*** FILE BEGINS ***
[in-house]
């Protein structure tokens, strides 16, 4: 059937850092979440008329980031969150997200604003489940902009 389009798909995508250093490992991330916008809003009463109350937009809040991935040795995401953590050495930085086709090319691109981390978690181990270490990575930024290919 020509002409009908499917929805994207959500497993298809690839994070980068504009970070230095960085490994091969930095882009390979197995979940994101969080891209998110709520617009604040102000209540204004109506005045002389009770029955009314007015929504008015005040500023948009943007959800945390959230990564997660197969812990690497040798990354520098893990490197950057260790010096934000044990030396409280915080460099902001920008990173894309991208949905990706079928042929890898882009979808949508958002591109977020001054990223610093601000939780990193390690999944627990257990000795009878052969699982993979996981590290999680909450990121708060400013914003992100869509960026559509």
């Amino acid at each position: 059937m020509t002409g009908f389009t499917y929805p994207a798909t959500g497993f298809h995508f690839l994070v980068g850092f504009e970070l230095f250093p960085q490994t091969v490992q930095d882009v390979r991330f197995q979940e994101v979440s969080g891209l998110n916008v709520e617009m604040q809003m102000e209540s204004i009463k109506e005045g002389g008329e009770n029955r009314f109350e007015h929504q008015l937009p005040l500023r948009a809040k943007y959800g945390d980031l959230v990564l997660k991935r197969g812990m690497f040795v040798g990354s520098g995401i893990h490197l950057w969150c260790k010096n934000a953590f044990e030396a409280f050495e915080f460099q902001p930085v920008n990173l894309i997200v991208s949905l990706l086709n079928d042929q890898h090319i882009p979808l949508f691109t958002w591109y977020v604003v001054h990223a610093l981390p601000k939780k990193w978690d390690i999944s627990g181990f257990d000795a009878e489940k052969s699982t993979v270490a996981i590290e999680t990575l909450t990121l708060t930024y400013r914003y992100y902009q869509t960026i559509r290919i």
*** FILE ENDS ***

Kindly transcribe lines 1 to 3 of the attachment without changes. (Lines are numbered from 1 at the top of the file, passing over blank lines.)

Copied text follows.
[in-house]
């Protein structure tokens, strides 16, 4: 059937850092979440008329980031969150997200604003489940902009 389009798909995508250093490992991330916008809003009463109350937009809040991935040795995401953590050495930085086709090319691109981390978690181990270490990575930024290919 020509002409009908499917929805994207959500497993298809690839994070980068504009970070230095960085490994091969930095882009390979197995979940994101969080891209998110709520617009604040102000209540204004109506005045002389009770029955009314007015929504008015005040500023948009943007959800945390959230990564997660197969812990690497040798990354520098893990490197950057260790010096934000044990030396409280915080460099902001920008990173894309991208949905990706079928042929890898882009979808949508958002591109977020001054990223610093601000939780990193390690999944627990257990000795009878052969699982993979996981590290999680909450990121708060400013914003992100869509960026559509």
């Amino acid at each position: 059937m020509t002409g009908f389009t499917y929805p994207a798909t959500g497993f298809h995508f690839l994070v980068g850092f504009e970070l230095f250093p960085q490994t091969v490992q930095d882009v390979r991330f197995q979940e994101v979440s969080g891209l998110n916008v709520e617009m604040q809003m102000e209540s204004i009463k109506e005045g002389g008329e009770n029955r009314f109350e007015h929504q008015l937009p005040l500023r948009a809040k943007y959800g945390d980031l959230v990564l997660k991935r197969g812990m690497f040795v040798g990354s520098g995401i893990h490197l950057w969150c260790k010096n934000a953590f044990e030396a409280f050495e915080f460099q902001p930085v920008n990173l894309i997200v991208s949905l990706l086709n079928d042929q890898h090319i882009p979808l949508f691109t958002w591109y977020v604003v001054h990223a610093l981390p601000k939780k990193w978690d390690i999944s627990g181990f257990d000795a009878e489940k052969s699982t993979v270490a996981i590290e999680t990575l909450t990121l708060t930024y400013r914003y992100y902009q869509t960026i559509r290919i």